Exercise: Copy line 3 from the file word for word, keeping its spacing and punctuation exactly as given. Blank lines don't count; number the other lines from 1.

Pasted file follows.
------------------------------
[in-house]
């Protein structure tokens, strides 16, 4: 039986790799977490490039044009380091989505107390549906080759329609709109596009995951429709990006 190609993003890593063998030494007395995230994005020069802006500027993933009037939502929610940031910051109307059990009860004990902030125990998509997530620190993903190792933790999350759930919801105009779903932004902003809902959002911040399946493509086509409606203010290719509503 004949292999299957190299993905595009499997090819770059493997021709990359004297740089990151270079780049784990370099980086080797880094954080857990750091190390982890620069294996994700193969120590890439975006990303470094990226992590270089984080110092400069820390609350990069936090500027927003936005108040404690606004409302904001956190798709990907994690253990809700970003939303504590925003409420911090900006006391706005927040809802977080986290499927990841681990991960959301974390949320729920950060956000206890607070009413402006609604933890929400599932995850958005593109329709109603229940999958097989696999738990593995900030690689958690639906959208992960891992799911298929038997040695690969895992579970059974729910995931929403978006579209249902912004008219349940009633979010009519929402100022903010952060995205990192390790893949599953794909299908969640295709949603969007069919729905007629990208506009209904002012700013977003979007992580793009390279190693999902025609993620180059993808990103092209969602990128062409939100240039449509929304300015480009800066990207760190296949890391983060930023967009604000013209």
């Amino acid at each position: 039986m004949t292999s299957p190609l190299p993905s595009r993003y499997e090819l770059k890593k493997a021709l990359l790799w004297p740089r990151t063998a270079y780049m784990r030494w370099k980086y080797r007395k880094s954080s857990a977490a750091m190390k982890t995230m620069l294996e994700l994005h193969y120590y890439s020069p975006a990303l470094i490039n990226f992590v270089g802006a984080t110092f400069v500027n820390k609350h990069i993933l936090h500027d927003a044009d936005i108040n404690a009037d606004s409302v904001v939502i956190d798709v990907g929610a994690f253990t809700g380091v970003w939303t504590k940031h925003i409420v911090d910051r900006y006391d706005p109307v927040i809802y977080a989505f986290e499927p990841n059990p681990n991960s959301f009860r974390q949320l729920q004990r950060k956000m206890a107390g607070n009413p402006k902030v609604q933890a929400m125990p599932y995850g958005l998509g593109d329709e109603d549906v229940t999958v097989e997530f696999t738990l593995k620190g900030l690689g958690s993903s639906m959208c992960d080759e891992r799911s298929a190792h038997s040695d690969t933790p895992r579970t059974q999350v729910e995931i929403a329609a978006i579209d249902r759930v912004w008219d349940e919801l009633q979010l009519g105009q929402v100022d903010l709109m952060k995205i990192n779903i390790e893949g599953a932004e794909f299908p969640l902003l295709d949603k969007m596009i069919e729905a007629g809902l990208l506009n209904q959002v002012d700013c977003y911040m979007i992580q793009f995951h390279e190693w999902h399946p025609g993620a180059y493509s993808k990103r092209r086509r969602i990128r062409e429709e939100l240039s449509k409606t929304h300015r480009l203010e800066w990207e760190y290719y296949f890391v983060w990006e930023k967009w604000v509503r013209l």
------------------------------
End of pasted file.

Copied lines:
């Amino acid at each position: 039986m004949t292999s299957p190609l190299p993905s595009r993003y499997e090819l770059k890593k493997a021709l990359l790799w004297p740089r990151t063998a270079y780049m784990r030494w370099k980086y080797r007395k880094s954080s857990a977490a750091m190390k982890t995230m620069l294996e994700l994005h193969y120590y890439s020069p975006a990303l470094i490039n990226f992590v270089g802006a984080t110092f400069v500027n820390k609350h990069i993933l936090h500027d927003a044009d936005i108040n404690a009037d606004s409302v904001v939502i956190d798709v990907g929610a994690f253990t809700g380091v970003w939303t504590k940031h925003i409420v911090d910051r900006y006391d706005p109307v927040i809802y977080a989505f986290e499927p990841n059990p681990n991960s959301f009860r974390q949320l729920q004990r950060k956000m206890a107390g607070n009413p402006k902030v609604q933890a929400m125990p599932y995850g958005l998509g593109d329709e109603d549906v229940t999958v097989e997530f696999t738990l593995k620190g900030l690689g958690s993903s639906m959208c992960d080759e891992r799911s298929a190792h038997s040695d690969t933790p895992r579970t059974q999350v729910e995931i929403a329609a978006i579209d249902r759930v912004w008219d349940e919801l009633q979010l009519g105009q929402v100022d903010l709109m952060k995205i990192n779903i390790e893949g599953a932004e794909f299908p969640l902003l295709d949603k969007m596009i069919e729905a007629g809902l990208l506009n209904q959002v002012d700013c977003y911040m979007i992580q793009f995951h390279e190693w999902h399946p025609g993620a180059y493509s993808k990103r092209r086509r969602i990128r062409e429709e939100l240039s449509k409606t929304h300015r480009l203010e800066w990207e760190y290719y296949f890391v983060w990006e930023k967009w604000v509503r013209l």